Eleven years after it was first conceived, what is arguably the most strategic highway in central Israel opened for public use Monday night.
In a gala ceremony, Transport Minister Yisrael Katz inaugurated Road 531, which stretches through the Sharon towns of Raanana and Kfar Sava to connect both the Coastal Road (Road 2) and the Ayalon Highway (leading to Tel Aviv and Herzliya) with the Trans-Israel Highway (Road 6).
The much-needed road provides a second east-west route for hundreds of thousands of commuters from the cities of the Sharon and of the Shomron into the Tel Aviv area. Until now the only east-west route that allowed such travel was Road 5, a three-lane artery that experienced congestion at almost any time of day or night. Road 531 will relieve the congestion for drivers going to not only Tel Aviv, but also to the Herzliya high-tech industrial zone, which is where it terminates.
The highway took nearly six years to complete, at a cost of over several billion shekels. The last segment of the road — a cloverleaf interchange that allows for cars to enter and exit Raanana and Kfar Sava — was completed in recent days and allowed for the completion of the highway at a cost of over NIS 1 billion, making it the most complicated and expensive interchange ever built in Israel. Altogether, Road 531 cost the taxpayers NIS 2.4 billion.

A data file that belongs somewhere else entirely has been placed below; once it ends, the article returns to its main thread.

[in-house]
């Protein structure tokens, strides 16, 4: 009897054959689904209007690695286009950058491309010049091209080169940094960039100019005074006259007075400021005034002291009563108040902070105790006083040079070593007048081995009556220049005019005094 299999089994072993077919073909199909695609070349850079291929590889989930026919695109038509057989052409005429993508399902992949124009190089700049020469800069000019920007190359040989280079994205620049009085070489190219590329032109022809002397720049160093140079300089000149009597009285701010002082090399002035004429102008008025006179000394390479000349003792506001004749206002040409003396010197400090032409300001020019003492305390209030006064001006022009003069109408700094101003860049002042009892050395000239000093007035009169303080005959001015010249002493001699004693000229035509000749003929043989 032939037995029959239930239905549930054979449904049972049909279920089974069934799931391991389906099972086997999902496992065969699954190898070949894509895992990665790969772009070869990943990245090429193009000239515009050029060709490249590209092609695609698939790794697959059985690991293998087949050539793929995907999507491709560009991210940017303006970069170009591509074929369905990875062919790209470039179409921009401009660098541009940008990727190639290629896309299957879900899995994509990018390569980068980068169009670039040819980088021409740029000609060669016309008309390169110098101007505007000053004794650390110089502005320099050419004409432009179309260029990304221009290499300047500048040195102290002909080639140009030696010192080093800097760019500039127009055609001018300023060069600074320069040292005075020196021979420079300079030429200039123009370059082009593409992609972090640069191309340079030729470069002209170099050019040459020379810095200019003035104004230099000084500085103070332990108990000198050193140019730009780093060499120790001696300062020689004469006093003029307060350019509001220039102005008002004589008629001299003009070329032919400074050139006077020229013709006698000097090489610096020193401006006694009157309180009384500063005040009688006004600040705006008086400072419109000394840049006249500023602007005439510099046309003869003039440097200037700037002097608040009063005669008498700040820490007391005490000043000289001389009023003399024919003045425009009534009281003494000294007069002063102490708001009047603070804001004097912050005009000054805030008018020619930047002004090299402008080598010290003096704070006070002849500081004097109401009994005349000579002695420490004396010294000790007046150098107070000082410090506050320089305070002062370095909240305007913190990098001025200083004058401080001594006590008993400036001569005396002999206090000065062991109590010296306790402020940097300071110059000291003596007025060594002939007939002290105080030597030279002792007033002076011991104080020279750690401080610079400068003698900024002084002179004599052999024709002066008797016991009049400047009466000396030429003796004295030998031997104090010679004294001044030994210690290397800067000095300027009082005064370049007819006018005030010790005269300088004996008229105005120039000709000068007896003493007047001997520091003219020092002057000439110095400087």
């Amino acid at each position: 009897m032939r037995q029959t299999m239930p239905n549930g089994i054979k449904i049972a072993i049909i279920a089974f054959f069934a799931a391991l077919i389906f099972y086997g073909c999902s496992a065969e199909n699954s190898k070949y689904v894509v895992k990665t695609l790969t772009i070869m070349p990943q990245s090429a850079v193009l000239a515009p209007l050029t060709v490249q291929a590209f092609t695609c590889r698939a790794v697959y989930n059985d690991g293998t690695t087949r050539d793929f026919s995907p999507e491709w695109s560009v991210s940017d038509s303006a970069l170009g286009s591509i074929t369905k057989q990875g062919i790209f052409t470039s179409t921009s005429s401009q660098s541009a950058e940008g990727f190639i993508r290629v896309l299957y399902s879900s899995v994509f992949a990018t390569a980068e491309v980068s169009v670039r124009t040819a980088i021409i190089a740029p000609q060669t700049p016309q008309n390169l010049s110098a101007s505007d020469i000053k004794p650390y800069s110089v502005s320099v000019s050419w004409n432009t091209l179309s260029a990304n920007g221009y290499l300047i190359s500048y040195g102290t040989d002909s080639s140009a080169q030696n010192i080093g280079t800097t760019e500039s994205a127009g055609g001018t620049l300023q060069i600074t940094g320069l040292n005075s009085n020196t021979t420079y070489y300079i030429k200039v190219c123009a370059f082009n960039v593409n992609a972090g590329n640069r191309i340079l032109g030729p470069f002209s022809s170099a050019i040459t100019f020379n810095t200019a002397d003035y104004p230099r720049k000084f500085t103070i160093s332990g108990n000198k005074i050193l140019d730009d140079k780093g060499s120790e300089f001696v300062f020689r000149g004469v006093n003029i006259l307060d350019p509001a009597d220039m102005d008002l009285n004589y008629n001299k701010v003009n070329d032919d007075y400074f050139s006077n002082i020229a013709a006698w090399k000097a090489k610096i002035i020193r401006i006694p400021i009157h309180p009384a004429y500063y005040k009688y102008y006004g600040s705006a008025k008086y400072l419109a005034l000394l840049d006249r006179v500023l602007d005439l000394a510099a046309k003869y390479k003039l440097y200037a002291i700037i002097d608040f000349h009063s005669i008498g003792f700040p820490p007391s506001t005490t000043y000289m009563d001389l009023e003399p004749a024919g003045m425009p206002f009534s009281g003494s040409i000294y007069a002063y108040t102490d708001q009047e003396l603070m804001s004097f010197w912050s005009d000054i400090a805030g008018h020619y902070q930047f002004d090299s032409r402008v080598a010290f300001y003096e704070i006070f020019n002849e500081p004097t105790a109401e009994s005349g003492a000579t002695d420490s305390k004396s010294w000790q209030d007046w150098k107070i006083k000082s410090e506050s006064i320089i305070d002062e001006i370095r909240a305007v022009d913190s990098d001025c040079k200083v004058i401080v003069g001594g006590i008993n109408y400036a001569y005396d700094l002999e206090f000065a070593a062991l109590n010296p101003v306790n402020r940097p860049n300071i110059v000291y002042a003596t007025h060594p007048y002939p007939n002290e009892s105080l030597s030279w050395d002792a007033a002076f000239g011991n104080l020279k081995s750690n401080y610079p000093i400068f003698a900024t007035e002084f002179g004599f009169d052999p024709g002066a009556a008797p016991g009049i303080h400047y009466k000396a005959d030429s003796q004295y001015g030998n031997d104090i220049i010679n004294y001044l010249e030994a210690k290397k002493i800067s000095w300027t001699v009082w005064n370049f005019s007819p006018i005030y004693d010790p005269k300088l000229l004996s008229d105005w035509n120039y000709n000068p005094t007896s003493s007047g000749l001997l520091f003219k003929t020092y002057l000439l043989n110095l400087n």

At the ceremony, Katz said that Road 531 was “much more than a highway. This is a part of a unique transportation project that includes roads, rails and new train stations,” which are set to open in another month. “Hundreds of thousands of drivers who in the past were forced to travel through congested cities will be able to reach their destinations much more quickly, thanks to 12 interchanges that allow for the full flow of traffic, with no stoplights. At long last we have fulfilled what seemed like a distant dream — being able to traverse the Sharon from east to west and in back quickly and efficiently.”